11. @rosclarke
    may I suggest that you lick the Creative Commons link Mark provided above and read the different kinds of licenses and attribution requirements that are posted there.

  12. edit:
    Sheesh I see a typo above. And, I assure you that I meant "click" the link and not "lick" the link ... lol :D

  13. In the interstices between the law and generally accepted practice, a copyright notice is something that everyone but deliberate criminals respects. I take images from all over the web (attributed) but when I see a copyright notice I abide by it, and I think all of us are the same. Now that the AP is claiming that not even excerpting their work is acceptable, you'll see people referring to Reuters more, etc.

  14. /nod to rain
    A copyright notice posted on your blog is, in my opinion, a good idea. Yes, the stuff you create is copyrighted from the moment you create it, but it's simply an added step that is good evidence of your intent, should you be plagiarized or scraped - which will in high likelihood eventually happen.

  15. Also, some people are freer with their rights than the all-encompassing copyright, and they need to let people know.

  16. Here's a fascinating article concerning Fair Use and Copyright and Google and University Libraries -- it really gets juicy -- but fair and polite -- in the comments:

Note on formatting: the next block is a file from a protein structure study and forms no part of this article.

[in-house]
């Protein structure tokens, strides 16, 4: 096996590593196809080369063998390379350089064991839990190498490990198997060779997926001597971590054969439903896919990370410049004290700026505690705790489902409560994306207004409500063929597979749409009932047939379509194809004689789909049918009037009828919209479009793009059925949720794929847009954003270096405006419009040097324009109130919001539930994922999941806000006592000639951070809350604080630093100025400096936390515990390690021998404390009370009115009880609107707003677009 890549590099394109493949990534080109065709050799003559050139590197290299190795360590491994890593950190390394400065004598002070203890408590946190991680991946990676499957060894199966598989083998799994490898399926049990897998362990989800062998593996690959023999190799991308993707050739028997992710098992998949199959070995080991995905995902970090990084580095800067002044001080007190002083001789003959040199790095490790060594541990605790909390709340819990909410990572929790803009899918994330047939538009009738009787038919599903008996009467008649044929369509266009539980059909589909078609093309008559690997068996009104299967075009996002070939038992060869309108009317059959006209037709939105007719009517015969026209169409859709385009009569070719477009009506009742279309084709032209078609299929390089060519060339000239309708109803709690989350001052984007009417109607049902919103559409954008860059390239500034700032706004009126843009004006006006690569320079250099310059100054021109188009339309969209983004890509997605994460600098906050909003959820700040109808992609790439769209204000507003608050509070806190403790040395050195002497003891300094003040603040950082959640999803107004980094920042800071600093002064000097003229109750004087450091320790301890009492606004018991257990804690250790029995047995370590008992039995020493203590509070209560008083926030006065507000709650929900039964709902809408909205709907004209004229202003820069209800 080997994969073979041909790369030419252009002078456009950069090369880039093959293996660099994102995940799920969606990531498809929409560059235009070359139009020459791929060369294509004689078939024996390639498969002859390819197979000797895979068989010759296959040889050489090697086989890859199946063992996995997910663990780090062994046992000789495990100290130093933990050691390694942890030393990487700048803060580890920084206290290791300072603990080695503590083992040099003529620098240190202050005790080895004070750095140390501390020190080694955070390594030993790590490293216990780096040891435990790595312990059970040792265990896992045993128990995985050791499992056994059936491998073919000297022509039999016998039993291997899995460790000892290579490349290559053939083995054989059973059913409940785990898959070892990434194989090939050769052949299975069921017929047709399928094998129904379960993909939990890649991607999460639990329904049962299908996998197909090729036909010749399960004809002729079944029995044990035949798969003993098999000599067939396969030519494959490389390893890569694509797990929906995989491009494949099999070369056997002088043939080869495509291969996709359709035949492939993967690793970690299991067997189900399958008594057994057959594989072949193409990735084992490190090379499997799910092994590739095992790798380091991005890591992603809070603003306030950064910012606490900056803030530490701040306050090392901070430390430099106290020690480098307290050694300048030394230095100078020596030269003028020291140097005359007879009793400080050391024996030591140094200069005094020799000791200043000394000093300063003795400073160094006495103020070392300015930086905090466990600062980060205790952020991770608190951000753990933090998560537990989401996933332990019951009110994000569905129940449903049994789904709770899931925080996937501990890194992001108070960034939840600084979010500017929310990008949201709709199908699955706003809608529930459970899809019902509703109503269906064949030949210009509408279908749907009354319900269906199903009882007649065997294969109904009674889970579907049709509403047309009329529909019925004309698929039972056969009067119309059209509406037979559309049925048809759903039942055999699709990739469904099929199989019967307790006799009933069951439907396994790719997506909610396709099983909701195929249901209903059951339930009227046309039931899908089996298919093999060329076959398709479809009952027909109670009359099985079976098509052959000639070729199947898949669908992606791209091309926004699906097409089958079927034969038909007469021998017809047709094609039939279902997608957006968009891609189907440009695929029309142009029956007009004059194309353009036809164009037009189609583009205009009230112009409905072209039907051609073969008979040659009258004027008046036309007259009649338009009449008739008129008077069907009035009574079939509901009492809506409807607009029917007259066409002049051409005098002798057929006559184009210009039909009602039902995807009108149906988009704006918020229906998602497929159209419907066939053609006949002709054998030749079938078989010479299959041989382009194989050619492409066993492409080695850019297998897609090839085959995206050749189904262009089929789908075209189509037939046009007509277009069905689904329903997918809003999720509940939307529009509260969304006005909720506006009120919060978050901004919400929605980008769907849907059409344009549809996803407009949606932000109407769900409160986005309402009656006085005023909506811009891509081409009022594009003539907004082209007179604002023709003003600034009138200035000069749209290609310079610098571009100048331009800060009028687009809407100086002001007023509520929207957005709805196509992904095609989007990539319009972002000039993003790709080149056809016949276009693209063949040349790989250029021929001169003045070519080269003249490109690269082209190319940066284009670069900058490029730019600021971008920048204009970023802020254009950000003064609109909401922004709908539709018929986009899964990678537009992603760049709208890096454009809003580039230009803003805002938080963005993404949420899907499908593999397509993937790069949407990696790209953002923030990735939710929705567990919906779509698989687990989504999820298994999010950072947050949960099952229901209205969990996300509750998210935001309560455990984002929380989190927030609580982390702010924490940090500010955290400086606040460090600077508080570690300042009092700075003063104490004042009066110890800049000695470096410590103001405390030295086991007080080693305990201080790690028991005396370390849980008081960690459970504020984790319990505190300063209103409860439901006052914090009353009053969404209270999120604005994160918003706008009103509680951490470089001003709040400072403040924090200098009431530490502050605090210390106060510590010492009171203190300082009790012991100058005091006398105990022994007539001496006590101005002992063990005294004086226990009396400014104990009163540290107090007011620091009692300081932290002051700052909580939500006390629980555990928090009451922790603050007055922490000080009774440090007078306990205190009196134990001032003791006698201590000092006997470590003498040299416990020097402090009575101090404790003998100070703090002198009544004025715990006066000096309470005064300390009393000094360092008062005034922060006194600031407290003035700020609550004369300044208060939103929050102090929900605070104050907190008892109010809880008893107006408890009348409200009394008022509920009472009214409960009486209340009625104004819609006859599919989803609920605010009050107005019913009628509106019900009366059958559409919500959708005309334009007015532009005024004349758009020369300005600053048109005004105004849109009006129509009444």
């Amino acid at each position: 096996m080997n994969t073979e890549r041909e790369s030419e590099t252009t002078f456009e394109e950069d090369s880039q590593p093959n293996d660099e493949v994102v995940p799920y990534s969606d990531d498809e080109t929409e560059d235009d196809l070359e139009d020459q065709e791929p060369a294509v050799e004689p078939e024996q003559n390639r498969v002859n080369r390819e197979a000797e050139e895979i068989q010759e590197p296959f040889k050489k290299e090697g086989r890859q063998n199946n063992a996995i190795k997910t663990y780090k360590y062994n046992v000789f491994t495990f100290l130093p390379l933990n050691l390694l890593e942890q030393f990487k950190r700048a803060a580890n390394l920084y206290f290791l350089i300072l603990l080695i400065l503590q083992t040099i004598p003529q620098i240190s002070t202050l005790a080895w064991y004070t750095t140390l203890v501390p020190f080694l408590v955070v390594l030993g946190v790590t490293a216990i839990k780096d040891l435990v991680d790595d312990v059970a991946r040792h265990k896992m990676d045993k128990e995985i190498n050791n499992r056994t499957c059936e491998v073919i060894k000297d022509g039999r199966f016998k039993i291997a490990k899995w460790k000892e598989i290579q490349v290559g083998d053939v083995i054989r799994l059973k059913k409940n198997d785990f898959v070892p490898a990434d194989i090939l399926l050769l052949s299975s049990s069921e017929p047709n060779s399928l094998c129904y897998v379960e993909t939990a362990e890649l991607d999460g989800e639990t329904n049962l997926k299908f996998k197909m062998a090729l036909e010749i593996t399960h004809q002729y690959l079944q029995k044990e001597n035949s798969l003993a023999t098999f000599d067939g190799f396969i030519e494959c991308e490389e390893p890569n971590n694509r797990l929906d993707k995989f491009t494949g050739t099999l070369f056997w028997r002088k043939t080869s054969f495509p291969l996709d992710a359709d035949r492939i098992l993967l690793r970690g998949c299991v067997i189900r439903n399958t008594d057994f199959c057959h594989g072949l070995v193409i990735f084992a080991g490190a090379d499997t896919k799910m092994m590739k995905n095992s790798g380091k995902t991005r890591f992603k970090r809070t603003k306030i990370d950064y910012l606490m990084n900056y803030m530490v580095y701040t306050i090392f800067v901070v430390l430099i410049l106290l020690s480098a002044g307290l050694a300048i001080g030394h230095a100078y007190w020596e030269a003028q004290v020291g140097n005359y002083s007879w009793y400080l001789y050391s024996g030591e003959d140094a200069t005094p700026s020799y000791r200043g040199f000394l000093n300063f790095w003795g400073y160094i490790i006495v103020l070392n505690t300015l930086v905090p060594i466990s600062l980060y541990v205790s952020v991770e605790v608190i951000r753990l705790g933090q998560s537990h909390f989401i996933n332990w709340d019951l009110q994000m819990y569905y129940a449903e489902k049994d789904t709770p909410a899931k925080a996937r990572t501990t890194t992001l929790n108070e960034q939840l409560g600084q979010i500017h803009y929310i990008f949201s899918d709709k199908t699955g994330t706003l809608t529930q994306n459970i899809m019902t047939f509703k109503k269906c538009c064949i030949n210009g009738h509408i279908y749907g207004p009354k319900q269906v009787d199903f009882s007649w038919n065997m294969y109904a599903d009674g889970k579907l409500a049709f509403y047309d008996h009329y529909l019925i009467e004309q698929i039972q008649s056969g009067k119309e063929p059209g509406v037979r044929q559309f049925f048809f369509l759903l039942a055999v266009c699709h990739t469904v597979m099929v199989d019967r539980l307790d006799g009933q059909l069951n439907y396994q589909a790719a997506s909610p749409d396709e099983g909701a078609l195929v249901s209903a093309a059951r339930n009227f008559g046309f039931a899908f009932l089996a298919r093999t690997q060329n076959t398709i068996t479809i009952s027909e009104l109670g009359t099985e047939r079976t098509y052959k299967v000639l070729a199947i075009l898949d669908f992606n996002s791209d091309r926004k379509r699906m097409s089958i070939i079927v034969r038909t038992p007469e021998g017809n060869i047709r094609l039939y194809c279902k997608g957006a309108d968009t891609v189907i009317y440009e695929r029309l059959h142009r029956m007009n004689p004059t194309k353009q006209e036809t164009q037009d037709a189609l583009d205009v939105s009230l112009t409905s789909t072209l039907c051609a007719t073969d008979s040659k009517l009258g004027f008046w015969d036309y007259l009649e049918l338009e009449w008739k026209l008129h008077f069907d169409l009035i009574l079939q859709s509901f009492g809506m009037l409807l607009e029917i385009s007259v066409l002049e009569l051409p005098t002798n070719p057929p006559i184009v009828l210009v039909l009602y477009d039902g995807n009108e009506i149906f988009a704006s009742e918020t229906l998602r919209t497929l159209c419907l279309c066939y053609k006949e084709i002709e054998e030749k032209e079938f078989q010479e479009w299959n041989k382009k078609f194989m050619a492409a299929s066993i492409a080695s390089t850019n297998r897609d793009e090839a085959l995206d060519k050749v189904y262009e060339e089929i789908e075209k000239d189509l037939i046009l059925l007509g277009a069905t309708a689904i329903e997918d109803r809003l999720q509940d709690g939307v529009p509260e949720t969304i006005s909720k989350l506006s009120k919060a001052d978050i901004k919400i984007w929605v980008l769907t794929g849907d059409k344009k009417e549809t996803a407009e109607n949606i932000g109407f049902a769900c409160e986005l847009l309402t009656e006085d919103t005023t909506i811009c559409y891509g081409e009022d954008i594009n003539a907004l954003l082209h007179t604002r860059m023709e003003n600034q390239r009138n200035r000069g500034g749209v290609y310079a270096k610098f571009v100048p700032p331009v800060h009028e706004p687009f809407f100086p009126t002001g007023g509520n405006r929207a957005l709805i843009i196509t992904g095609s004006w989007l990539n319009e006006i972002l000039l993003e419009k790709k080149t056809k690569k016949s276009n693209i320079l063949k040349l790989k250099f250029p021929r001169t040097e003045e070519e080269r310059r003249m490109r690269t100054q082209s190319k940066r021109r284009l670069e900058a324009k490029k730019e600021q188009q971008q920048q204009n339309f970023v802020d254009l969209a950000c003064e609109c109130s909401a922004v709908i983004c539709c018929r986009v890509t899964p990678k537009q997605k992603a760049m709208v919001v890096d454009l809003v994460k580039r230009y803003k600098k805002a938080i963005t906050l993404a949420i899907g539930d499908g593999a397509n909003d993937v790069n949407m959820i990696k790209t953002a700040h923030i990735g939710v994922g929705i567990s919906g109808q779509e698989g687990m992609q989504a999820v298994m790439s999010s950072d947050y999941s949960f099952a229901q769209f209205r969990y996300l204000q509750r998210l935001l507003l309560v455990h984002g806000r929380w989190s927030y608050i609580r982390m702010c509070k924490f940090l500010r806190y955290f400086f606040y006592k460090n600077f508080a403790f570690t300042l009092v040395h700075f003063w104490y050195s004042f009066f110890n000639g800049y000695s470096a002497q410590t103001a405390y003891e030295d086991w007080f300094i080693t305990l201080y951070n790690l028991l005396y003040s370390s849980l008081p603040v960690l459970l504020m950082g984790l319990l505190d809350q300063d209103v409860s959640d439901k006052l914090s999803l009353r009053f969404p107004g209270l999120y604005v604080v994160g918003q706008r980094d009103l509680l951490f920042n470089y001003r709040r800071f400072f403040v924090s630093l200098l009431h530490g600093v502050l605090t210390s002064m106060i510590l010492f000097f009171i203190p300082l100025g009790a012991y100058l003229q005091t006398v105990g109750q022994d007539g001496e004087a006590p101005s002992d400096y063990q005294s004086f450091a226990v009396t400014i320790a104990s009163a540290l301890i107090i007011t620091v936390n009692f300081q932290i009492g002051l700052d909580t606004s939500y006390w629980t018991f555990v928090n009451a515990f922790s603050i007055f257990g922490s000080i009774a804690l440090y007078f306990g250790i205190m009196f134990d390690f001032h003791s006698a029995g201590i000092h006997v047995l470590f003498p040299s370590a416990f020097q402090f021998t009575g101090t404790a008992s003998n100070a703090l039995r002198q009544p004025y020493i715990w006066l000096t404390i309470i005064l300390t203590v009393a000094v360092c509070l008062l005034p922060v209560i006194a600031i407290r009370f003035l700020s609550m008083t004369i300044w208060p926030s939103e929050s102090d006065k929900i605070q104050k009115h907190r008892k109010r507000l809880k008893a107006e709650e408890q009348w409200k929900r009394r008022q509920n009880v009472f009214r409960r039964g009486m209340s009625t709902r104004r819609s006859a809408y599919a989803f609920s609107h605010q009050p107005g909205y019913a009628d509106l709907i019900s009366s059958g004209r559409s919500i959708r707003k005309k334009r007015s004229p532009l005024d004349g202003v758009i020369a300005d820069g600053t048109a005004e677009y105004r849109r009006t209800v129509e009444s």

http://www.googlizationofeverything.com/2007/11/paul_courant_of_michigan_addre.php

  17. @timethief. Yup, I read them but I'm still not getting what you're saying. Is your point that I should have a Creative Commons 'All Rights Reserved' license because that will give me some protection I don't automatically have, and if so, what? Or just that it would be a nice thing to have to make it easier to defend my rights if it comes to it?

  18. It won't bestow legal protection greater than you have; it will make explicit the fact that you don't accept generally accepted "borrowing" practice and thus will draw people's attention and they may be more inclined to respect it. It also might help you in court, since you can prove you went to some effort to assert copyright.

  19. @rosclarke
    Actually I'm not advocating anything. The post I wrote provides the links to three options available to those who wish to have copyright notices on their blogs. It's up to each blogger to make their own choice about posting a notice or not. :-)

  20. I just saw raincoaster's post. I do believe that by posting a notice there can be no confusion about what the copywright holder's position was or is.

    By registering copyrights on my posts and posting notice of the same (click the "myfreecopyright" icon in my sidebar at the top), I believe that I am clearly declaring my copyright.

    Moreover, on my copyright page I have this statement as well:
    <blcokquote> Copyright © 2007 All Rights Reserved
    No part of this blog is under a Creative Commons License. All content on this blog is the property of the blog owner and protected by U.S. and international copyright laws and cannot be stored on any retrieval system, reproduced, reposted, displayed, modified or transmitted in any form, electronic or otherwise without written permission of the copyright owner except as noted below.
    [MyFreeCopyright.com Registered & Protected icon] A brief excerpt of content may be quoted as long as a link is provided back to the source page on this blog.

  21. /nod to tt

    Some people like tight control over what they write and some don't. In my opinion it's a good idea for each person to decide what they will and will not allow and then state that on their blogs. That way, nothing is left up to interpretation or guessing.

    That said, it's always the blogger's choice.